ow that you’ve established that you are in fact a brand, we need to figure out more about you and the heart of what you’re trying to sell to figure out what your brand is really all about.
If you are a frequenter of this blog chances are high that you’re a writer and chances are higher still that you’re probably also a novelist. For us the brand is about writing, obviously. If you’re a non-fiction writer you’re job is a little bit easier because the basic point you have to prove is: Why am I qualified to write this book? For novelists the question is: Why should anyone else care that I wrote this book? You have to immerse people into your brand, from the way you speak to the way you represent yourself online. For the Cult of Racewood, I’ve created icons, and cover photos both for my Facebook Page and Twitter page that are identical but vary mostly by size. I have a chosen font and color scheme that represents me and my brand and anywhere you can find me, I am under the Racewood moniker. My color scheme, fonts and design are everywhere that I am. From my business card to my logo and everything in between, uniformity is key. For non-designers this all may seem a little intimidating. I have to think about color schemes now? You’re probably wondering. The truth is, when you’re just starting out you may think that all of this seems a bit over the top, but here’s something to consider. When you meet someone new, you tell them you’re a writer (believe me you manage to find a way to slip it into a conversation, we all do), generally the next question is what do you write. You immediately have an opportunity to discuss your current project or most recently published project. You explain you have a website, and right then you slip them your business card. Just in case. Who knows, you may have bought yourself a new reader.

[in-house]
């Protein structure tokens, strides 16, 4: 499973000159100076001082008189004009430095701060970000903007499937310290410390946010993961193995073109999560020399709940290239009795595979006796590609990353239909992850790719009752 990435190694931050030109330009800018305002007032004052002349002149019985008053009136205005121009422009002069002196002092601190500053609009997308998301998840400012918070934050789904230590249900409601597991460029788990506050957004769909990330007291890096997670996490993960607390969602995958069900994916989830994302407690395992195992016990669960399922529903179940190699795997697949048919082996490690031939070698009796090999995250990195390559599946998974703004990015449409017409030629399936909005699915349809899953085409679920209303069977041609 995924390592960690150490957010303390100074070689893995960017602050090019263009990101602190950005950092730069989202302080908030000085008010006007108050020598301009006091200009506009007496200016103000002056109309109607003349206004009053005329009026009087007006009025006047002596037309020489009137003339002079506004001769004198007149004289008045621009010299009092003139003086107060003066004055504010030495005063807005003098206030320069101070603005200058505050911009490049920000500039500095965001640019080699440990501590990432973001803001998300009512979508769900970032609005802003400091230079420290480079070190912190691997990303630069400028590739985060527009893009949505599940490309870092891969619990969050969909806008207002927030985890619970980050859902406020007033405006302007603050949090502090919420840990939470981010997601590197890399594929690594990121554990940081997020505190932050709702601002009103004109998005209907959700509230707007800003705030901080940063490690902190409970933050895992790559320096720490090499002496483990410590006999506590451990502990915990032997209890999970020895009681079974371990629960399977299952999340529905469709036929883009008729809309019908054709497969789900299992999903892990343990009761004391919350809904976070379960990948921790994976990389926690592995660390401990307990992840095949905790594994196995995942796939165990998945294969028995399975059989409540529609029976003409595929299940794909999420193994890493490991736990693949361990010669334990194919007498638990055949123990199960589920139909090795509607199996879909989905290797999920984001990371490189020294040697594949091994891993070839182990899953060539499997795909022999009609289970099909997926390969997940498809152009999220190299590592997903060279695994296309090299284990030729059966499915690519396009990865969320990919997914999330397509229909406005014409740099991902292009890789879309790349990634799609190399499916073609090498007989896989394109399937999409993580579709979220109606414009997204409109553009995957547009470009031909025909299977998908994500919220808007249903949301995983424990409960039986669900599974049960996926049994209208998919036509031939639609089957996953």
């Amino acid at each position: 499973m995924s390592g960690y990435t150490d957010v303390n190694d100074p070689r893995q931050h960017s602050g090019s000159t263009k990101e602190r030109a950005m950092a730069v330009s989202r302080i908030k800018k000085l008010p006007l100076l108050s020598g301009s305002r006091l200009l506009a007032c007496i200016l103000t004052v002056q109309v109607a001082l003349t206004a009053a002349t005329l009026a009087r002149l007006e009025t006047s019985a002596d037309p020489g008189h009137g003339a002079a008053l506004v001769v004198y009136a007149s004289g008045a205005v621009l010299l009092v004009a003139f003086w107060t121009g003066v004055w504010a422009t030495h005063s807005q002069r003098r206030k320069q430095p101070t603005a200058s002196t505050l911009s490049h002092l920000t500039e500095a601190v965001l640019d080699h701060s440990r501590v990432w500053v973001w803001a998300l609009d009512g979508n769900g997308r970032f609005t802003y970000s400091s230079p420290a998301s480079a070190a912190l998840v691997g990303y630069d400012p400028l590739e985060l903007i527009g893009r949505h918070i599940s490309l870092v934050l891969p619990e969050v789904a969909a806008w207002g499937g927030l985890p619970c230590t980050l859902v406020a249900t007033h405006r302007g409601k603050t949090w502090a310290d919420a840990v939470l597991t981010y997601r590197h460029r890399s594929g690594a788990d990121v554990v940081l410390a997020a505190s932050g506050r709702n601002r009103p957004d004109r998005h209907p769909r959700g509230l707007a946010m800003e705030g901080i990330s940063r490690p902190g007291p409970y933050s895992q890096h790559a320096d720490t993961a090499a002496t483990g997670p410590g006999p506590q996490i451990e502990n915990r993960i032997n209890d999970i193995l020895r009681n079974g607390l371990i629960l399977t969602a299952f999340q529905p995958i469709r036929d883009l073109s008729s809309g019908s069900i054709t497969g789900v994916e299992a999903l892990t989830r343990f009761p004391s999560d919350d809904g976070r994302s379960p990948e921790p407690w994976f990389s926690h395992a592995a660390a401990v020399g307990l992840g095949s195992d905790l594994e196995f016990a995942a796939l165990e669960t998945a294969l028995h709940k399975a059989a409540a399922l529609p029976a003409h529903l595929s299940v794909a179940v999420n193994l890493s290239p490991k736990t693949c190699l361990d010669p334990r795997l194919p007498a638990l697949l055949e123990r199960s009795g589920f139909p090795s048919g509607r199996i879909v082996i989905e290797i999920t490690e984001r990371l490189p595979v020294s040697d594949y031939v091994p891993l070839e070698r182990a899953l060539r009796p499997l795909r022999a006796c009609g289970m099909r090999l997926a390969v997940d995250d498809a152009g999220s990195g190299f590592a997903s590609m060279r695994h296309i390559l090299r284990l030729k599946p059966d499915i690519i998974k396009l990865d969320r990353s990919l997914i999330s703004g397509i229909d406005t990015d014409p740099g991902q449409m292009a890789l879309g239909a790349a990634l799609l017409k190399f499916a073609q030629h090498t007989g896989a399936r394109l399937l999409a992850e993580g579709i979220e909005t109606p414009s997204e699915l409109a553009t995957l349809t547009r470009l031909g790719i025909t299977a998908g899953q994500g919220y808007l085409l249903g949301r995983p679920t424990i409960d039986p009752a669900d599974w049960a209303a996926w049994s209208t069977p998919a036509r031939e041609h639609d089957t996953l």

Your business card is the first place to showcase your brand, and it says a lot about you, particularly if it looks professionally designed.